Let’s All Give John Oliver A Big Internet Hug For Killing Piracy

Let’s All Give John Oliver A Big Internet Hug For Killing Piracy

In a world of corporate derpspeak over the rights to content and who is stealing it, let us stand up and applaud John Oliver and the HBO bigwigs at Last Week Tonight for creating a show that nobody should be pirating. Let me explain why.

Australians are pirates. We steal stuff because we can’t get it as quickly or as cost-effectively as we’d like, so a fair percentage of us hit the “Download” button en masse because the content industry can’t figure out how to get stuff to us while still maintaining their rivers of gold. At least, that’s the excuse you’ll hear from anyone who regularly pirates content.

Aussies use the availability-of-content excuse to justify content piracy more than most, probably because it’s something that both sides of the copyright fight can agree on. From Google to the Attorney General’s office: everyone says that Aussies struggle to get content at the same time as overseas counterparts.

Enter hot new HBO show, Last Week Tonight. It’s a fun new program starring the aforementioned Oliver covering issues from the militarisation of police in Ferguson, Missouri, right through to the death penalty and the number of incarcerated citizens in the US. Now none of that sounds especially ripe for comedy, but when you watch it you find that Oliver’s fresh take on news and satire means that discussing even the darkest subjects can be hilarious and incredibly thought-provoking. Hell, they even took a shot at Tony Abbott, which is fantastic:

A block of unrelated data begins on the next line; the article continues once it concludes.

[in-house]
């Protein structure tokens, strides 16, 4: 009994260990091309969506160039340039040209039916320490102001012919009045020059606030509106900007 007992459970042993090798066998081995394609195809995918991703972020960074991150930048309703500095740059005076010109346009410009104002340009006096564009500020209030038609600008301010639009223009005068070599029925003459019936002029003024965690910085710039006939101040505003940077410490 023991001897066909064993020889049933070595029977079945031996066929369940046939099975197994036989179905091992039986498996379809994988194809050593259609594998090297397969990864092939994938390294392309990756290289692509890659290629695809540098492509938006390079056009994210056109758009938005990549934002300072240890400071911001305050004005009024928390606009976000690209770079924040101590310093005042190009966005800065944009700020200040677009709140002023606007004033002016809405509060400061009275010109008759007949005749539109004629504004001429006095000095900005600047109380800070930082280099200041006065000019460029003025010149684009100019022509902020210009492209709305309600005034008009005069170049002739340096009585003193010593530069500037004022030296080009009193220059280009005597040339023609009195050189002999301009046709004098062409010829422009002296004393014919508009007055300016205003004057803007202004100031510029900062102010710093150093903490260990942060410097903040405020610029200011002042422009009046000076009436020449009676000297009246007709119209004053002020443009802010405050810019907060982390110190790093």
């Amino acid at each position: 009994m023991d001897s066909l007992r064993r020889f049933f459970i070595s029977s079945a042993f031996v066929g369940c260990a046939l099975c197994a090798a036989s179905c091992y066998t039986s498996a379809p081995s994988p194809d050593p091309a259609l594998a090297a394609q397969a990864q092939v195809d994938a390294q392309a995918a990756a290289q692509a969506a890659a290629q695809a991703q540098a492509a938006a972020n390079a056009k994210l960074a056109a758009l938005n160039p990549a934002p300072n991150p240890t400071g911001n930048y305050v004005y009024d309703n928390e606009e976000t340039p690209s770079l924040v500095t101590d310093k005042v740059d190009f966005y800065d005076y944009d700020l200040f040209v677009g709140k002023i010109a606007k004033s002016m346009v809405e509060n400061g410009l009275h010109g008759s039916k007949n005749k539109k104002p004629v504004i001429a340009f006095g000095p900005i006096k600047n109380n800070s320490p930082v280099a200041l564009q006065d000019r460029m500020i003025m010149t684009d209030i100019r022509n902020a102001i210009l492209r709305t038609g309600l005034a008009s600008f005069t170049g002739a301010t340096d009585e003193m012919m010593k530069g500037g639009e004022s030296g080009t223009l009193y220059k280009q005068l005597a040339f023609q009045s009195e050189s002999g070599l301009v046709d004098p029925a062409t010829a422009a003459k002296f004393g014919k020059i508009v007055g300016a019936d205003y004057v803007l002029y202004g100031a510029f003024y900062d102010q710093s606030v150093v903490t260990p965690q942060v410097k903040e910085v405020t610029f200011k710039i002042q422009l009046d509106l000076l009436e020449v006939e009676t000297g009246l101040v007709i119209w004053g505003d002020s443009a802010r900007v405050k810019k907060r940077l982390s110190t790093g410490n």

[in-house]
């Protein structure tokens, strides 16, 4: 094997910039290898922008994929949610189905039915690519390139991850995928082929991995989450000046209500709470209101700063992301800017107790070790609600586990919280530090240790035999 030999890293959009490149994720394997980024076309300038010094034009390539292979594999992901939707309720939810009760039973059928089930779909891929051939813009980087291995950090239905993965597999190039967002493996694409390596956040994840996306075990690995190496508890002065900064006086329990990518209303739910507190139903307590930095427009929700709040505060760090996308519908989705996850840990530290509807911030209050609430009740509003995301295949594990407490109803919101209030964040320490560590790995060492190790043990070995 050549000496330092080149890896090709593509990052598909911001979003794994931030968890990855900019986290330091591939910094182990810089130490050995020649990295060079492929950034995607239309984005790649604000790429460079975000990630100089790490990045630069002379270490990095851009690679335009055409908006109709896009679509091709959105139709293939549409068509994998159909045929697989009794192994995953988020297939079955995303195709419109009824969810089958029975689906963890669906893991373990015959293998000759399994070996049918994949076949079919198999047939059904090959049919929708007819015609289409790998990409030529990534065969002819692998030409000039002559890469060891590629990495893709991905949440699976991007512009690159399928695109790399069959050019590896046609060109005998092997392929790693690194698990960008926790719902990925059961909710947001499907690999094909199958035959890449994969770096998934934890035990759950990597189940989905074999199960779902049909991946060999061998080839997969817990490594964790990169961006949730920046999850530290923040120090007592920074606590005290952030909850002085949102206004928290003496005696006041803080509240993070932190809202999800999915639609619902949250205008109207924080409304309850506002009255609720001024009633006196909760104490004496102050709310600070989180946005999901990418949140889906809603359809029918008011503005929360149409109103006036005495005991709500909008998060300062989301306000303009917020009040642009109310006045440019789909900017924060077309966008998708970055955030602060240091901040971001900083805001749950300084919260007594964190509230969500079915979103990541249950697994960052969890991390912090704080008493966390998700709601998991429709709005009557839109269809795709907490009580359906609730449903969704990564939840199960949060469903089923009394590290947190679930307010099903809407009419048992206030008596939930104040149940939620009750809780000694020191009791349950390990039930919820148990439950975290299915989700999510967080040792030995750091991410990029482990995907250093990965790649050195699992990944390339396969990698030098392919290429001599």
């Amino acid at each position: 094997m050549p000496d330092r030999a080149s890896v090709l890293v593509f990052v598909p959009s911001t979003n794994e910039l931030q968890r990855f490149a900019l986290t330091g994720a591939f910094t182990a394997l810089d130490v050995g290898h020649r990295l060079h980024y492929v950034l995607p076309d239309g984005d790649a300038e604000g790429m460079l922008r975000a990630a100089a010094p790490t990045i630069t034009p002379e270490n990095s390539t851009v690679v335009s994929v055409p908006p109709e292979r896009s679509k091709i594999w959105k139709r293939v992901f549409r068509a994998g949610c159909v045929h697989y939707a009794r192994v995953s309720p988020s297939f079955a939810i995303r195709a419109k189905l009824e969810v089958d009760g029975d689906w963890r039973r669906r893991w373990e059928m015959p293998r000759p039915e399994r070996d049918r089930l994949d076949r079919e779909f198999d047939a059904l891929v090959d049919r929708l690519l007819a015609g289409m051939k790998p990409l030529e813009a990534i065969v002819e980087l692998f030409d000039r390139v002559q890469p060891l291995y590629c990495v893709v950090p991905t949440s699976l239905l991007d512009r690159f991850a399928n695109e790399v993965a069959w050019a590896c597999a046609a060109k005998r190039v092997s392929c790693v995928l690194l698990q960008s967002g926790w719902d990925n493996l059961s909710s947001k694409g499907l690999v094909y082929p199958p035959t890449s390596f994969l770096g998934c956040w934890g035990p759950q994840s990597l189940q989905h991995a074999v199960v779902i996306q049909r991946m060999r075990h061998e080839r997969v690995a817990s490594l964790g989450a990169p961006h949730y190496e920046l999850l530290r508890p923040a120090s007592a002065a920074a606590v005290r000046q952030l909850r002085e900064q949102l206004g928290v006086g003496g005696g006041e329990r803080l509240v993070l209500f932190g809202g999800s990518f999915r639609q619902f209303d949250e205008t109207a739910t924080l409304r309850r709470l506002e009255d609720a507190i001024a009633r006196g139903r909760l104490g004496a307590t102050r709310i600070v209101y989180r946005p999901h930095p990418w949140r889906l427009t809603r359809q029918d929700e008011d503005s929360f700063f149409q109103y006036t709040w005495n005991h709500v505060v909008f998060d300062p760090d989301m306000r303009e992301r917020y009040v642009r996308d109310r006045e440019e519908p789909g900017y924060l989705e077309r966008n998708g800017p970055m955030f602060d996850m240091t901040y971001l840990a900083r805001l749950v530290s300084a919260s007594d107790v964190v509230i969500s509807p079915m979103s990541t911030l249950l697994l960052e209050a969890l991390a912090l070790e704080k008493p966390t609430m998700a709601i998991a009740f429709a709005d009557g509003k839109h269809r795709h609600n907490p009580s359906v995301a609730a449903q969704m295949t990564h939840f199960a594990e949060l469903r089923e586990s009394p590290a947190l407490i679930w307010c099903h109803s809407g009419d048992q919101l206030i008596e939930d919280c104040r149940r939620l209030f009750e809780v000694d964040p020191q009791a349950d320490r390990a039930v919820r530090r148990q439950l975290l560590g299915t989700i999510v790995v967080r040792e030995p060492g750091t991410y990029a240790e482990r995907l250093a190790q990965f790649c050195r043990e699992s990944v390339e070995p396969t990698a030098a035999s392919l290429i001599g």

The show airs on Sunday nights in America at 11pm. That means the US is watching Last Week Tonight at 1pm on a Monday in Australian Eastern Standard Time. Interestingly, by about 5pm AEST on the same day, the meat of that week’s episode has been uploaded to Last Week Tonight‘s YouTube channel. No nonsense, just content.

You get that week’s feature story — usually about 15 minutes long — and a smaller news item — usually around 3-5 minutes long. There are also a few web specials that internet users (who pay nothing for the content) are rewarded with!

Within four hours, everyone on the planet with an internet connection has access to 20 minutes of top-shelf satire. No BitTorrent client required. By watching it on YouTube, you’re giving HBO all the hits it wants, and still accessing it legally.


It’s interesting, really, to watch how HBO distributes Last Week Tonight when compared to other shows it distributes like Game Of Thrones. Anyone who wanted to keep abreast of events unfolding in Westeros was forced to subscribe to one of Foxtel’s less than ideal streaming packages just to get access to the show. That was all thanks to an HBO exclusive deal with the Aussie pay-TV network, and it definitely caught a few people off-side.

So with a look at just how obnoxious it can be to get access to some of HBO’s content, let’s all give John Oliver and his team at HBO a big internet hug for distributing content correctly.

Check out a few of the amazing stories covered on Last Week Tonight below.

On the shocking state of the US’ nuclear arsenal…

On native advertising…

On FIFA corruption ahead of the World Cup…

Watch more, legally and completely free, over at Last Week Tonight.